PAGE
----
ITPro.TV: CompTIA Security+ (SY0-601) & TryHackMe: Jr. Security Analyst Intro

author: Nathan Acks
date: 2022-02-22

(So, I didn’t get to start this yesterday as I’d planned, because I needed to take The Yak Online Governance Primer live instead!)

It’s time to get down to business… Up until now, I’ve been trying to bring myself up to speed on the fundamentals. Now it’s time to actually start earning some certifications! First up: The CompTIA Security+.

I’ll be working on this by alternating episodes of ITPro.TV’s Security+ course and TryHackMe’s Jr. Penetration Tester path.

ITPro.TV: CompTIA Security+ (SY0-601)

Threats, Attacks, and Vulnerabilities: Overview

Recommended materials:

Based on the Amazon reviews, I decided to go with the second of these, even though the instructors indicated that they were not going to be following it closely.

The instructors are recommending an A+ or Networking+ certification before this. I don’t have that, so we’ll have to see how well I do.

The test itself is (up to) 90 question that are a mix of multiple-choice, drag-and-drop, and simulation. Passing score is 750/900 (so, ~75 questions correct). It’s currently $381 to take.

Social Engineering Techniques

Basic terminology:

Social engineering is an attack against people: “Bad people tricking authorized users.” Generally the social engineer (threat) tries to leverage (attack) common psychological traits (vulnerabilities) in order to gain access to a system, obtain sensitive information, or forward some other objective.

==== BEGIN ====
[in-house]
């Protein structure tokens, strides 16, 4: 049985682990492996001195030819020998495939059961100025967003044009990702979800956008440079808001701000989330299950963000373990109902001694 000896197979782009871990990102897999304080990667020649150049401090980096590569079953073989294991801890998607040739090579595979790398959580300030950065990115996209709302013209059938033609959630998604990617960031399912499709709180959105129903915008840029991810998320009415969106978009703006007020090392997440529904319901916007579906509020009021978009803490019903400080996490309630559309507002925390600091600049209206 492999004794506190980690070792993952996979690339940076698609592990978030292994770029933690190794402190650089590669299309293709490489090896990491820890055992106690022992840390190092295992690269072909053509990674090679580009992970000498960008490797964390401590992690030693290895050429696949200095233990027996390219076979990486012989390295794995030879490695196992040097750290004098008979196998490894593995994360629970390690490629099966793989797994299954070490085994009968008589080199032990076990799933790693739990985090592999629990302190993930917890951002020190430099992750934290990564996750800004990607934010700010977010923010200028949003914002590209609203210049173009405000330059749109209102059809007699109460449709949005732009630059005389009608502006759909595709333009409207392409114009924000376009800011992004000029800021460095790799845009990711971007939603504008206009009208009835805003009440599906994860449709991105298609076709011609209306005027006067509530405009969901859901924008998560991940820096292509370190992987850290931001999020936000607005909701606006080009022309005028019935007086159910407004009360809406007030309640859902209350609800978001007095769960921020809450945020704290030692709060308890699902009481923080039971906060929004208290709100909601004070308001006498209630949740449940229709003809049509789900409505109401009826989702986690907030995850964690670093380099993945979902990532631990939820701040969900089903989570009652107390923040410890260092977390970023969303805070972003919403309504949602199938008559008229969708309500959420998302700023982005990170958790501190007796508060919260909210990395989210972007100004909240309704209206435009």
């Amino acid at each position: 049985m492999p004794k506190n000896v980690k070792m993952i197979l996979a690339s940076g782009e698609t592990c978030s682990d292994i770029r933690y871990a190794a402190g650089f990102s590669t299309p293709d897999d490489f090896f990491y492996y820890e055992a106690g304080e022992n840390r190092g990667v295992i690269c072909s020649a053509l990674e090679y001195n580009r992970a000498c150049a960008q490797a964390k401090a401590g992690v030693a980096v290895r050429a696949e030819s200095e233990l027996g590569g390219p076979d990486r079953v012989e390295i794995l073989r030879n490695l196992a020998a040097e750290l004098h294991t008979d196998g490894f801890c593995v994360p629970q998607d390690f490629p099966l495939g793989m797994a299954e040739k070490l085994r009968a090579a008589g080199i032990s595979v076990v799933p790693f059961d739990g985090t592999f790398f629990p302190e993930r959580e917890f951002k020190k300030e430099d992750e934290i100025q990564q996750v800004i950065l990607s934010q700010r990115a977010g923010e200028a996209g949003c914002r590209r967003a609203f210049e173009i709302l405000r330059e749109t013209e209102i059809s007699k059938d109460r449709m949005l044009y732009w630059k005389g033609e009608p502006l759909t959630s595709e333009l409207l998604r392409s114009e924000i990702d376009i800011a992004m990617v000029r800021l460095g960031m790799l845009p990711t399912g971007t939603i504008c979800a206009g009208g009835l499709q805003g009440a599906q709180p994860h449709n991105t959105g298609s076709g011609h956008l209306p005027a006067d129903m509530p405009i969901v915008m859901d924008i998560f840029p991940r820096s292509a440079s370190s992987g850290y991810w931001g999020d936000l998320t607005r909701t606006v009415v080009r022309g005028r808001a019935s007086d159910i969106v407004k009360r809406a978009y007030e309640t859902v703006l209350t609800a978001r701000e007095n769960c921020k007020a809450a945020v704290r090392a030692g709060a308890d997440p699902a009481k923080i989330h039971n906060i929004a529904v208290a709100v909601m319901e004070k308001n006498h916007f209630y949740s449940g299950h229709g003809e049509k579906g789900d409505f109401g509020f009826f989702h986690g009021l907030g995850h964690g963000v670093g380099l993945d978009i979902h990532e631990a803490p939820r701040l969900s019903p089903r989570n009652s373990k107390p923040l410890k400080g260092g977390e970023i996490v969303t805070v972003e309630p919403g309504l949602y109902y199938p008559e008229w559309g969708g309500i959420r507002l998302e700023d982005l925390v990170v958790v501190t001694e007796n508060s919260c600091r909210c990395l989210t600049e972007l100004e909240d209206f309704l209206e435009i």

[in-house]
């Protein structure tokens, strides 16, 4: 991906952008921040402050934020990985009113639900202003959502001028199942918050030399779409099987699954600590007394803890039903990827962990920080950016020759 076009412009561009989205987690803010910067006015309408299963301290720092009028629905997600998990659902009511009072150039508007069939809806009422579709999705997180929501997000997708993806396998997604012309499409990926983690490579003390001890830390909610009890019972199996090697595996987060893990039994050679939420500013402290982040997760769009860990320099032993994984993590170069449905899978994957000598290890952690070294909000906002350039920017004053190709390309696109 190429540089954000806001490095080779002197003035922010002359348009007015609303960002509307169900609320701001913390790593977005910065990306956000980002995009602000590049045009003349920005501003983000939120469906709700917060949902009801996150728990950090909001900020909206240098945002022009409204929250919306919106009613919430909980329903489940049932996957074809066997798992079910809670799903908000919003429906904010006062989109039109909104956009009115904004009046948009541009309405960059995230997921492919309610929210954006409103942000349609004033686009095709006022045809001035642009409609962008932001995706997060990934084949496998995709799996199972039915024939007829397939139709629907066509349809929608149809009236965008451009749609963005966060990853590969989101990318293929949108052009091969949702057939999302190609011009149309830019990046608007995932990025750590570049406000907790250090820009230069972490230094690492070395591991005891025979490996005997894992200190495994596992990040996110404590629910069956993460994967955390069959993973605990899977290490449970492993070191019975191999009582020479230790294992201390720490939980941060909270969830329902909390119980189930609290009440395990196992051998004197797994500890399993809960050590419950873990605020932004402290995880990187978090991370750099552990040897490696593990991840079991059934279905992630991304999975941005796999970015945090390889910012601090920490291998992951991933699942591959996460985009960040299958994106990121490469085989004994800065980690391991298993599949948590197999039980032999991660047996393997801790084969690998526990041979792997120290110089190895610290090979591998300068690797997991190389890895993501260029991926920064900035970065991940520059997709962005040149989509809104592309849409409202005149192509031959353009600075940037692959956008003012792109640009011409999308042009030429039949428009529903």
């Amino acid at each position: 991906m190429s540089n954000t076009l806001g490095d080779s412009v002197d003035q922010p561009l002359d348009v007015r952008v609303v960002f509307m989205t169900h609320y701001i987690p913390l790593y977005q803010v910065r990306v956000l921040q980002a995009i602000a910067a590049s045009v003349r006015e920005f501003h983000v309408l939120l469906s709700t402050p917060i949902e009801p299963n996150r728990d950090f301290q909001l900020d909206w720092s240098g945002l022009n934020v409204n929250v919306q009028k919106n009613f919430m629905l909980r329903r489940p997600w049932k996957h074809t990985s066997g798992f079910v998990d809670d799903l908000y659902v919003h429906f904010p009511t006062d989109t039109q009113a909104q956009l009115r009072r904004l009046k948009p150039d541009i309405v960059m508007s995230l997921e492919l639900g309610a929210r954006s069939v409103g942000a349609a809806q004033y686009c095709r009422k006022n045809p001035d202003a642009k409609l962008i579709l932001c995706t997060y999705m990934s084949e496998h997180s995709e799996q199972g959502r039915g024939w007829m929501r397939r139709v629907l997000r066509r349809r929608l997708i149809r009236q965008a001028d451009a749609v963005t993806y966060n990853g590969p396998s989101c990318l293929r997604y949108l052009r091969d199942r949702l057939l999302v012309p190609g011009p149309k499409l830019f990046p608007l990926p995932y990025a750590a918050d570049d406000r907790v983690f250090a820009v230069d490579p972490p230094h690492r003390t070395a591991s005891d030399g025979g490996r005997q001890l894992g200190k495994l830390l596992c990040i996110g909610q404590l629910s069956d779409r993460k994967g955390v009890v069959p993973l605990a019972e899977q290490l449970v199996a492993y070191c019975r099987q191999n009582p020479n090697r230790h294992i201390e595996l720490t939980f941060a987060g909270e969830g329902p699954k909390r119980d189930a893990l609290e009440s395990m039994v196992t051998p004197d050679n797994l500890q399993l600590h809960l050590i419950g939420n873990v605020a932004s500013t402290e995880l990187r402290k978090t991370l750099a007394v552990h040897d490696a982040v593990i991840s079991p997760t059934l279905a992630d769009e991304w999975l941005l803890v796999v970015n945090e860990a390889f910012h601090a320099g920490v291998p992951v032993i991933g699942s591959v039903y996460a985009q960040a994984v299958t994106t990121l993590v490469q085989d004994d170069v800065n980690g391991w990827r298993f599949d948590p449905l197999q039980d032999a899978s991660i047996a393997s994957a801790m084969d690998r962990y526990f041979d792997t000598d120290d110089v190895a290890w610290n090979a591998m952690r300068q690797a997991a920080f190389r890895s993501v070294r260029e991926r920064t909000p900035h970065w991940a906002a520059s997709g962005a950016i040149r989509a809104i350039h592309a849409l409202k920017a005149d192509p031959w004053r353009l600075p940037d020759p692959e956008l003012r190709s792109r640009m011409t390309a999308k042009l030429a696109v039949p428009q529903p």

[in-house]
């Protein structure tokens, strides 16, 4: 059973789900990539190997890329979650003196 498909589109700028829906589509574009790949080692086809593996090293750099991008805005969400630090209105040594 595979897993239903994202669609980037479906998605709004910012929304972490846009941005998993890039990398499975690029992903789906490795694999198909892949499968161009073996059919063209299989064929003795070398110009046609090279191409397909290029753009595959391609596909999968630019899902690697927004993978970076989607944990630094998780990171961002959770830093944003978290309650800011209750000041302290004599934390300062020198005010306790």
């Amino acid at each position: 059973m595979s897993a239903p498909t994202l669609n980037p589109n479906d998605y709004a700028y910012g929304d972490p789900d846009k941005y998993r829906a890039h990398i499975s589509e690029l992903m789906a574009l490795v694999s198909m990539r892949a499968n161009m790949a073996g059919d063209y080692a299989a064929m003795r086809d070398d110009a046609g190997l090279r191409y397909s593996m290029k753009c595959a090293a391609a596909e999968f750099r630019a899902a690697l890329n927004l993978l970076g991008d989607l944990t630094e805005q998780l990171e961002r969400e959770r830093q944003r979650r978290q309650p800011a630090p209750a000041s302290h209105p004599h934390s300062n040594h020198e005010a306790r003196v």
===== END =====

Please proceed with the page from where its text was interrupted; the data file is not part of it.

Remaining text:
Types of phishing:

There’s also spam and “spim” (instant messaging spam), which can be phishing, but can also just be annoying.

Phishing may not always involve credential harvesting; it can also be about installing malware, or even just getting someone to perform an action on behalf of the attacker (so, I guess gift card scams are actually a form of phishing…).

Techniques:

TryHackMe: Jr. Security Analyst Intro

A Career as a Junior (Associate) Security Analyst

Basically, this role is all about monitoring and triage. Maybe some application configuration.

This is what you want a Security+ certification for (oh, hi there).

Security Operations Centers (SOCs) are typically divided into three tiers:

Security Operations Center (SOC)

Interesting shout-out to Feedly as a threat monitoring tool. I periodically return to Feedly, but can’t help shake the feeling that I’m missing something that would help me use it more effectively…